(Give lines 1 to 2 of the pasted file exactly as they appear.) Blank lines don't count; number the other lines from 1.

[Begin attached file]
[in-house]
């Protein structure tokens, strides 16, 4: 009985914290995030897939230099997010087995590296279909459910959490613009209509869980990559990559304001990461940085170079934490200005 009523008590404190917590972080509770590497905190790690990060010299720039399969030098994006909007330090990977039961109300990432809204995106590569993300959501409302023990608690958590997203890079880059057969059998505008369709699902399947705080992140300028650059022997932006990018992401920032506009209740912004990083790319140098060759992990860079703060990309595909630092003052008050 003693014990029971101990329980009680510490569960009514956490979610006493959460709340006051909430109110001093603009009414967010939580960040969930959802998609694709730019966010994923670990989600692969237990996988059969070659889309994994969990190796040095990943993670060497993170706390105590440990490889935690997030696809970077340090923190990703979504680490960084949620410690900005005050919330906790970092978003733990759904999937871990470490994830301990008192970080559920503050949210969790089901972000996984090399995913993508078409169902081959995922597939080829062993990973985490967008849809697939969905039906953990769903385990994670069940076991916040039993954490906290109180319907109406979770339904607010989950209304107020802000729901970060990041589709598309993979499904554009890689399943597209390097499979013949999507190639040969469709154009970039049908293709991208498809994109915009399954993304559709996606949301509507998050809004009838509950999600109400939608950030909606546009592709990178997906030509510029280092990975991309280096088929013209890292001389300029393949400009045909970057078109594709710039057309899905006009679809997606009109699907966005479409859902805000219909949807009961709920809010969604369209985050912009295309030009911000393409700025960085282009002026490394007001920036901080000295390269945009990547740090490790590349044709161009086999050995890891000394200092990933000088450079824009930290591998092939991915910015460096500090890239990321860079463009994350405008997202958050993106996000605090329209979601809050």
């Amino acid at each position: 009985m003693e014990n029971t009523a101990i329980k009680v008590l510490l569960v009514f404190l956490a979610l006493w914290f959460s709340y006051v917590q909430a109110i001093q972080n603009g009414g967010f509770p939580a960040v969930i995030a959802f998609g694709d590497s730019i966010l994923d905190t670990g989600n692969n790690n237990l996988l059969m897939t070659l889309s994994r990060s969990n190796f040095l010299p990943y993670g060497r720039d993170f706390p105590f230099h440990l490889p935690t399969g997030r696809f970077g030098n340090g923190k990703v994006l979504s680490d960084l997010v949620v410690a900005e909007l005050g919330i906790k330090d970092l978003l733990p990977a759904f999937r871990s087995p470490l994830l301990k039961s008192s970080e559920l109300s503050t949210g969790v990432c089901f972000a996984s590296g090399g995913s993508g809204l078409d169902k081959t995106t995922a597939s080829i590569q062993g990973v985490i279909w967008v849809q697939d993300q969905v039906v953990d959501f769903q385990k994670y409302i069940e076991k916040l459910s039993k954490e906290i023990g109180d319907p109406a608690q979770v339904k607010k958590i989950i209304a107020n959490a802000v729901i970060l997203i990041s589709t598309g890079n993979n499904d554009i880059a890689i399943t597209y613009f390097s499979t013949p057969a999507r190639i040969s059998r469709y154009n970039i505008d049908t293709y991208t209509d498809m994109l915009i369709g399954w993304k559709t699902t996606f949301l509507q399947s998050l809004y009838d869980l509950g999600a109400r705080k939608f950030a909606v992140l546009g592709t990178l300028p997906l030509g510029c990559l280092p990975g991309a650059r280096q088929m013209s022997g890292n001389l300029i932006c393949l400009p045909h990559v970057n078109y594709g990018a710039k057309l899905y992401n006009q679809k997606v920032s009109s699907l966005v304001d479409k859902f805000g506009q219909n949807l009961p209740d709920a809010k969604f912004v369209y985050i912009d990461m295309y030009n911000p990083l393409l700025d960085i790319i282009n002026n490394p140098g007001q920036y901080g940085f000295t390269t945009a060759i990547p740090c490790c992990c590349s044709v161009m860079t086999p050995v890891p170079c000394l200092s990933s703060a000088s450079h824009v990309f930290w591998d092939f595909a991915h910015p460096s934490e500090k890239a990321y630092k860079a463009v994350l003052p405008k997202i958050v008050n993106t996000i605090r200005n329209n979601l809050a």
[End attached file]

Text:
[in-house]
């Protein structure tokens, strides 16, 4: 009985914290995030897939230099997010087995590296279909459910959490613009209509869980990559990559304001990461940085170079934490200005 009523008590404190917590972080509770590497905190790690990060010299720039399969030098994006909007330090990977039961109300990432809204995106590569993300959501409302023990608690958590997203890079880059057969059998505008369709699902399947705080992140300028650059022997932006990018992401920032506009209740912004990083790319140098060759992990860079703060990309595909630092003052008050 003693014990029971101990329980009680510490569960009514956490979610006493959460709340006051909430109110001093603009009414967010939580960040969930959802998609694709730019966010994923670990989600692969237990996988059969070659889309994994969990190796040095990943993670060497993170706390105590440990490889935690997030696809970077340090923190990703979504680490960084949620410690900005005050919330906790970092978003733990759904999937871990470490994830301990008192970080559920503050949210969790089901972000996984090399995913993508078409169902081959995922597939080829062993990973985490967008849809697939969905039906953990769903385990994670069940076991916040039993954490906290109180319907109406979770339904607010989950209304107020802000729901970060990041589709598309993979499904554009890689399943597209390097499979013949999507190639040969469709154009970039049908293709991208498809994109915009399954993304559709996606949301509507998050809004009838509950999600109400939608950030909606546009592709990178997906030509510029280092990975991309280096088929013209890292001389300029393949400009045909970057078109594709710039057309899905006009679809997606009109699907966005479409859902805000219909949807009961709920809010969604369209985050912009295309030009911000393409700025960085282009002026490394007001920036901080000295390269945009990547740090490790590349044709161009086999050995890891000394200092990933000088450079824009930290591998092939991915910015460096500090890239990321860079463009994350405008997202958050993106996000605090329209979601809050």